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The Lafayette Forensics Team finished third among 19 teams in the recent West Chester University Rose Bowl Tournament, building on the strong performances of four novice members who each placed in events at their very first competition last month.

Half of the dozen Lafayette students who competed at the tournament Oct. 13-14 placed in at least one event. Erik Heins ’05 (Center Moriches, N.Y.) won second place in novice Lincoln-Douglas debate and fourth place in novice impromptu speaking. Jeremy Bennett ’05 (Riverside, Pa.) finished third place in novice extemporaneous speaking and was a semifinalist in Lincoln-Douglas debate. Michael Lestingi ’04 (Tallmadge, Ohio) took fourth place in both impromptu speaking and rhetorical criticism. Emily Goldberg ’05 (Fort Lauderdale, Fla.) earned fourth place in novice poetry reading. Jennifer Rusak ’04 (Ashley, Pa.) received sixth place in persuasive speech. Rachel Korpanty ’04 (Summerville, S.C.) took seventh place in after-dinner speaking.

“As far as I know, this is the best that the team has done at any tournament so far,” says Scott Placke, individual events coach. “It’s set a good tone for the year.”

Other students competing were Jim Azarelo ’03 (Stroudsburg, Pa.), impromptu speaking, poetry reading, and prose reading; Amy Carson ’02 (Pennington, N.J.), Lincoln-Douglas debate, persuasive speaking, and prose reading; Kenya Flash ’03 (Coopersburg, Pa.), poetry reading and prose reading; Rory Hart ’04 (Edison, N.J.), novice Lincoln-Douglas debate; Pavlos Lykos ’05 (Easton, Pa.), novice Lincoln-Douglas debate; and Alexander Sarris ’04 (Northford, Conn.), novice Lincoln-Douglas debate.

To kick off the season, newcomers Aaron Jones ’03 (Rocky Hill, Conn.), Kamaka Martin ’04 (Brooklyn, N.Y.), Goldberg, and Heins traveled to Bloomsburg University Sept. 29. Not only had the students never competed in forensics on the college level, none had any high school experience either. That made their accomplishments even more impressive – with 18 schools competing, each of the Lafayette students made the final rounds of their respective events.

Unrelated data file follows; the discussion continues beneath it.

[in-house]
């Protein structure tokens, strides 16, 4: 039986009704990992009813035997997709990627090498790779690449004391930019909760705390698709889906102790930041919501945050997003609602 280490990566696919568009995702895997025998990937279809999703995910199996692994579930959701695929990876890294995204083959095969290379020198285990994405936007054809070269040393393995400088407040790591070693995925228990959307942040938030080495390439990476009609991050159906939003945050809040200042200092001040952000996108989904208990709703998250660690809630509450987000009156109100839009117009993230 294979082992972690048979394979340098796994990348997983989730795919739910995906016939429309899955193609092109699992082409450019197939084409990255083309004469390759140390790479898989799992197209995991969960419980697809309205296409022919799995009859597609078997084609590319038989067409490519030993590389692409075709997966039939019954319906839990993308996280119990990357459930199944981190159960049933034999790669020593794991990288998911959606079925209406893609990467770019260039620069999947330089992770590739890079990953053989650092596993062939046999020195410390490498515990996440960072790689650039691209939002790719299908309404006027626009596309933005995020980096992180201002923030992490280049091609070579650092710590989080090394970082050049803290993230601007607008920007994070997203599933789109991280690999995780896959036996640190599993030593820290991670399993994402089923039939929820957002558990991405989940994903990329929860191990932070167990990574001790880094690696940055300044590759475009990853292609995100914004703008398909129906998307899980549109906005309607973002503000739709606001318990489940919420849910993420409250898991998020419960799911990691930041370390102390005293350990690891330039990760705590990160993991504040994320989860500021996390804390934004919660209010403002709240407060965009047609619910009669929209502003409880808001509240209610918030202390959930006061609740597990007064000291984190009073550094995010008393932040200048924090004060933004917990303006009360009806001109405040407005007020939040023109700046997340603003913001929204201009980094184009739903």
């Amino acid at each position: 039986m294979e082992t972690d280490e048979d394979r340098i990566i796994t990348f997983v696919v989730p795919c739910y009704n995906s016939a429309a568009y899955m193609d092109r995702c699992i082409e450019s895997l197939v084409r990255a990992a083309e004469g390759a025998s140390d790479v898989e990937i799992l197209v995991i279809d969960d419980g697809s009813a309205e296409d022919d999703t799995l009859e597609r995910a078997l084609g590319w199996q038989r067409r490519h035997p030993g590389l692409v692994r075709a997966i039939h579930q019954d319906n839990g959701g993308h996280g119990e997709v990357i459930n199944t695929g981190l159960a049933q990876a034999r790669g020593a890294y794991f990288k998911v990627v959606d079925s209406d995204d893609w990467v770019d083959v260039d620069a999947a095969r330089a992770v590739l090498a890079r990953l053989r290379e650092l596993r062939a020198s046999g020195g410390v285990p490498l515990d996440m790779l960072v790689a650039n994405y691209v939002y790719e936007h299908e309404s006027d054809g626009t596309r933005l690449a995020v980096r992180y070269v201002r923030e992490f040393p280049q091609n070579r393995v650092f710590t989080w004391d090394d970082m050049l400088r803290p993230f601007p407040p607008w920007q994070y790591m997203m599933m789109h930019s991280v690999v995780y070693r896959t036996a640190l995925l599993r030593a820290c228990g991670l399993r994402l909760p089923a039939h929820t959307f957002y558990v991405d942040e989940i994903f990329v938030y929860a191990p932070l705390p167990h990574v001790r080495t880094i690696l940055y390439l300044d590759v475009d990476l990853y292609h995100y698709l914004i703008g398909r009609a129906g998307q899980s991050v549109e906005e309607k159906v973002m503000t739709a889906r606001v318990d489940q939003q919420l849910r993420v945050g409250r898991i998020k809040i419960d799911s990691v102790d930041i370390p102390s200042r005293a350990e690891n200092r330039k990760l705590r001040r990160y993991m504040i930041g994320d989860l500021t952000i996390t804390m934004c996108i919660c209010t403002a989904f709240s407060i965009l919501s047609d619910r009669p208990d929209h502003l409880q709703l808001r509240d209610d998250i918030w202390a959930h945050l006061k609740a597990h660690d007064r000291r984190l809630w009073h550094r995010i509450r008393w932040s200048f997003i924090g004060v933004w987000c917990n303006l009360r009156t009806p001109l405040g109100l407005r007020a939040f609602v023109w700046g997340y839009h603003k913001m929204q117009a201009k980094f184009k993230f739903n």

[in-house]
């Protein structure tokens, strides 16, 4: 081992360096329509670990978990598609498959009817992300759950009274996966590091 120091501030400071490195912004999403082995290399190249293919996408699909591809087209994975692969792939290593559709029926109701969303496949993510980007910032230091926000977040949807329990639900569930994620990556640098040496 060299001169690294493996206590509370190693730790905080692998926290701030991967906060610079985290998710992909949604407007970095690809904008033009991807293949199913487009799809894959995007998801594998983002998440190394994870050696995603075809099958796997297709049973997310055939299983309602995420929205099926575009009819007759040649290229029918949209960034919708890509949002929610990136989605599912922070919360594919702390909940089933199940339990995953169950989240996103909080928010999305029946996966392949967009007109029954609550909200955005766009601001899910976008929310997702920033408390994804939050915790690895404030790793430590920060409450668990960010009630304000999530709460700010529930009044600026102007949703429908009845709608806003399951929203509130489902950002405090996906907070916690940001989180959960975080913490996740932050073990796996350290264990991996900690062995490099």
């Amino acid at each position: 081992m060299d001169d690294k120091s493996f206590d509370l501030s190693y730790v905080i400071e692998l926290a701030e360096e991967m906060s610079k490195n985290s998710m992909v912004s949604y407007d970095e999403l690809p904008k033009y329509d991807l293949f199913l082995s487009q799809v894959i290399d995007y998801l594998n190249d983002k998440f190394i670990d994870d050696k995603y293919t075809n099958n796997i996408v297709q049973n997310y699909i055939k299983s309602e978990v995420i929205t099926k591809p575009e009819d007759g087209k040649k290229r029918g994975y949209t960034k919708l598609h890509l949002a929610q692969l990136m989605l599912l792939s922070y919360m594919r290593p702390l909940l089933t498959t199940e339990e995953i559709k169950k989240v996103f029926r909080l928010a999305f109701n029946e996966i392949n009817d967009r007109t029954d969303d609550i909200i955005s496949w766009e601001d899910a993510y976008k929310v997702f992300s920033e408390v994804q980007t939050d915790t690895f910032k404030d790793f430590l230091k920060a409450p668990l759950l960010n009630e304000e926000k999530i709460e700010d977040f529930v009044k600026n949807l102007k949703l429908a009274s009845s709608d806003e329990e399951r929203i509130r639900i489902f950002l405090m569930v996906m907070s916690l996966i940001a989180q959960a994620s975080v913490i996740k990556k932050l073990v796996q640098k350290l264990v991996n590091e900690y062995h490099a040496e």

Goldberg took second place in prose reading, Heins finished second in impromptu speaking, and the team of Jones and Martin finished fifth in dramatic duo.

“They did a fantastic job,” said Placke. “Considering that none of them had any experience, it’s pretty amazing that they did so well. Everyone who went into a tournament wound up placing – that doesn’t happen very often.”

Five members of the Forensics Team took part in a 19-team tournament Oct. 20-21 at Towson University. Korpanty and Azarelo took fifth place in dramatic duo. Korpanty also placed fifth in oral interpretation and competed in poetry reading. Azarelo competed in both poetry and prose reading. Carson advanced to the semifinals of Lincoln-Douglas debate and entered the prose reading competition. Heins competed in extemporaneous speaking, impromptu speaking, and Lincoln-Douglas debate.

Lafayette’s director of forensics is Bruce Allen Murphy, Fred Morgan Kirby Professor of Civil Rights. The debate coach is Jonathan Honiball, who competed for and later coached St. Anselm’s College. Placke competed for and later coached at Purdue University.

Forensics competition is divided into four categories: limited preparation — impromptu speaking and extemporaneous speaking; full preparation events — persuasive speech, informative speech, after-dinner speaking, and rhetorical criticism; interpretive events –prose reading, poetry reading, dramatic duo, dramatic interpretation, and program oral interpretation; and Lincoln-Douglas debate.

Categorized in: Academic News